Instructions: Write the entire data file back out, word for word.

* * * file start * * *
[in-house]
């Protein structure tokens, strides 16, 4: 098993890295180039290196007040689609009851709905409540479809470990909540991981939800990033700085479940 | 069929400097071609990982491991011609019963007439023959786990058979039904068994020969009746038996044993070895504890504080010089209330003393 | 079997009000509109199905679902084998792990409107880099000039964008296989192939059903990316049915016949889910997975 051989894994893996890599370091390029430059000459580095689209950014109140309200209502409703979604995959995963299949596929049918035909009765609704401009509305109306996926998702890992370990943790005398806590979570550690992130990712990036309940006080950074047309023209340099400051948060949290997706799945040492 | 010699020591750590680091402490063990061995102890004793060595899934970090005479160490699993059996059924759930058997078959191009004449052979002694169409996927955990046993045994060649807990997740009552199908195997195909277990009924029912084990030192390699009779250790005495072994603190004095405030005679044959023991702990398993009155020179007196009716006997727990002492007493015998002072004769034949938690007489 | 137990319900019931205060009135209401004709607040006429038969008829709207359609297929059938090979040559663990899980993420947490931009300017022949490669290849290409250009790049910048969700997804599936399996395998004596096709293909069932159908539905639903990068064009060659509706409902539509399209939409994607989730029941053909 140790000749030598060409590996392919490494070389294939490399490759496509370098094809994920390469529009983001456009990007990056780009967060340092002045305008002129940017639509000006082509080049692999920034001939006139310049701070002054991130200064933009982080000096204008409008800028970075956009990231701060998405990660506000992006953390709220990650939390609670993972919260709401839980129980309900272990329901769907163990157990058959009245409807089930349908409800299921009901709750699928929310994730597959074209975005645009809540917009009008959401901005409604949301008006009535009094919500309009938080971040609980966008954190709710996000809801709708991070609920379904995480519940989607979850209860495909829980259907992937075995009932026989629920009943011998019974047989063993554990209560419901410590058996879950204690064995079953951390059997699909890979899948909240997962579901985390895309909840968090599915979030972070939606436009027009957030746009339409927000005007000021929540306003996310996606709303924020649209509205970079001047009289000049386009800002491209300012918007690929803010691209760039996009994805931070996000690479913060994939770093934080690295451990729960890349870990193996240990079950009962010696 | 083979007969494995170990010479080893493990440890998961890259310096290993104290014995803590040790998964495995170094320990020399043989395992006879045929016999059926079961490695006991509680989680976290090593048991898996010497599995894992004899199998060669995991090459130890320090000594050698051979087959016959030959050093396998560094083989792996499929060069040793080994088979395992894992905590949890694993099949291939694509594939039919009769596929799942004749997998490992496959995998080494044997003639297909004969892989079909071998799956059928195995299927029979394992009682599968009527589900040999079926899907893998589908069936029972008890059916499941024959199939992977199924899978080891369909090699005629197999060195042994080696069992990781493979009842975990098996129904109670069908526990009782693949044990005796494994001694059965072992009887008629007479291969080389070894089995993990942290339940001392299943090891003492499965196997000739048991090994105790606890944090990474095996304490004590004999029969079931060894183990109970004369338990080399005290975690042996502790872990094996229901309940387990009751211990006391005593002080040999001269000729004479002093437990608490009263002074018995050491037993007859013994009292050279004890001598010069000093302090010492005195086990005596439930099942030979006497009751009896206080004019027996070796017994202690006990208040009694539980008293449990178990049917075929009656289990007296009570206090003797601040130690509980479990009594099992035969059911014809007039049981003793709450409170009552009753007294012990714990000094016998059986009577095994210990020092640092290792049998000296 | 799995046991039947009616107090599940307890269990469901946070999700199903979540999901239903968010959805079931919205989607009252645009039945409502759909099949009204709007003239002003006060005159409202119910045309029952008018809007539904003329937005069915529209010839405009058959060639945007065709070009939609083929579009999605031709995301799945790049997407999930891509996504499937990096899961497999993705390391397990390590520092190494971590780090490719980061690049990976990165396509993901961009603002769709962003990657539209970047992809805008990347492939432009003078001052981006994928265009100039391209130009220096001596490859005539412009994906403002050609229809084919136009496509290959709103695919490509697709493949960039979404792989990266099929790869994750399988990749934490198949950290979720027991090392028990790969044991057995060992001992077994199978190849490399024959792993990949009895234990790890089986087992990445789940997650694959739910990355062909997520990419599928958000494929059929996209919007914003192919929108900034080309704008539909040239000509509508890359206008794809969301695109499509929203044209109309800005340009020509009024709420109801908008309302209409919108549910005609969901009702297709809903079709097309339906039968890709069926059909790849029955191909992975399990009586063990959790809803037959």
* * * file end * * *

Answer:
[in-house]
């Protein structure tokens, strides 16, 4: 098993890295180039290196007040689609009851709905409540479809470990909540991981939800990033700085479940 | 069929400097071609990982491991011609019963007439023959786990058979039904068994020969009746038996044993070895504890504080010089209330003393 | 079997009000509109199905679902084998792990409107880099000039964008296989192939059903990316049915016949889910997975 051989894994893996890599370091390029430059000459580095689209950014109140309200209502409703979604995959995963299949596929049918035909009765609704401009509305109306996926998702890992370990943790005398806590979570550690992130990712990036309940006080950074047309023209340099400051948060949290997706799945040492 | 010699020591750590680091402490063990061995102890004793060595899934970090005479160490699993059996059924759930058997078959191009004449052979002694169409996927955990046993045994060649807990997740009552199908195997195909277990009924029912084990030192390699009779250790005495072994603190004095405030005679044959023991702990398993009155020179007196009716006997727990002492007493015998002072004769034949938690007489 | 137990319900019931205060009135209401004709607040006429038969008829709207359609297929059938090979040559663990899980993420947490931009300017022949490669290849290409250009790049910048969700997804599936399996395998004596096709293909069932159908539905639903990068064009060659509706409902539509399209939409994607989730029941053909 140790000749030598060409590996392919490494070389294939490399490759496509370098094809994920390469529009983001456009990007990056780009967060340092002045305008002129940017639509000006082509080049692999920034001939006139310049701070002054991130200064933009982080000096204008409008800028970075956009990231701060998405990660506000992006953390709220990650939390609670993972919260709401839980129980309900272990329901769907163990157990058959009245409807089930349908409800299921009901709750699928929310994730597959074209975005645009809540917009009008959401901005409604949301008006009535009094919500309009938080971040609980966008954190709710996000809801709708991070609920379904995480519940989607979850209860495909829980259907992937075995009932026989629920009943011998019974047989063993554990209560419901410590058996879950204690064995079953951390059997699909890979899948909240997962579901985390895309909840968090599915979030972070939606436009027009957030746009339409927000005007000021929540306003996310996606709303924020649209509205970079001047009289000049386009800002491209300012918007690929803010691209760039996009994805931070996000690479913060994939770093934080690295451990729960890349870990193996240990079950009962010696 | 083979007969494995170990010479080893493990440890998961890259310096290993104290014995803590040790998964495995170094320990020399043989395992006879045929016999059926079961490695006991509680989680976290090593048991898996010497599995894992004899199998060669995991090459130890320090000594050698051979087959016959030959050093396998560094083989792996499929060069040793080994088979395992894992905590949890694993099949291939694509594939039919009769596929799942004749997998490992496959995998080494044997003639297909004969892989079909071998799956059928195995299927029979394992009682599968009527589900040999079926899907893998589908069936029972008890059916499941024959199939992977199924899978080891369909090699005629197999060195042994080696069992990781493979009842975990098996129904109670069908526990009782693949044990005796494994001694059965072992009887008629007479291969080389070894089995993990942290339940001392299943090891003492499965196997000739048991090994105790606890944090990474095996304490004590004999029969079931060894183990109970004369338990080399005290975690042996502790872990094996229901309940387990009751211990006391005593002080040999001269000729004479002093437990608490009263002074018995050491037993007859013994009292050279004890001598010069000093302090010492005195086990005596439930099942030979006497009751009896206080004019027996070796017994202690006990208040009694539980008293449990178990049917075929009656289990007296009570206090003797601040130690509980479990009594099992035969059911014809007039049981003793709450409170009552009753007294012990714990000094016998059986009577095994210990020092640092290792049998000296 | 799995046991039947009616107090599940307890269990469901946070999700199903979540999901239903968010959805079931919205989607009252645009039945409502759909099949009204709007003239002003006060005159409202119910045309029952008018809007539904003329937005069915529209010839405009058959060639945007065709070009939609083929579009999605031709995301799945790049997407999930891509996504499937990096899961497999993705390391397990390590520092190494971590780090490719980061690049990976990165396509993901961009603002769709962003990657539209970047992809805008990347492939432009003078001052981006994928265009100039391209130009220096001596490859005539412009994906403002050609229809084919136009496509290959709103695919490509697709493949960039979404792989990266099929790869994750399988990749934490198949950290979720027991090392028990790969044991057995060992001992077994199978190849490399024959792993990949009895234990790890089986087992990445789940997650694959739910990355062909997520990419599928958000494929059929996209919007914003192919929108900034080309704008539909040239000509509508890359206008794809969301695109499509929203044209109309800005340009020509009024709420109801908008309302209409919108549910005609969901009702297709809903079709097309339906039968890709069926059909790849029955191909992975399990009586063990959790809803037959």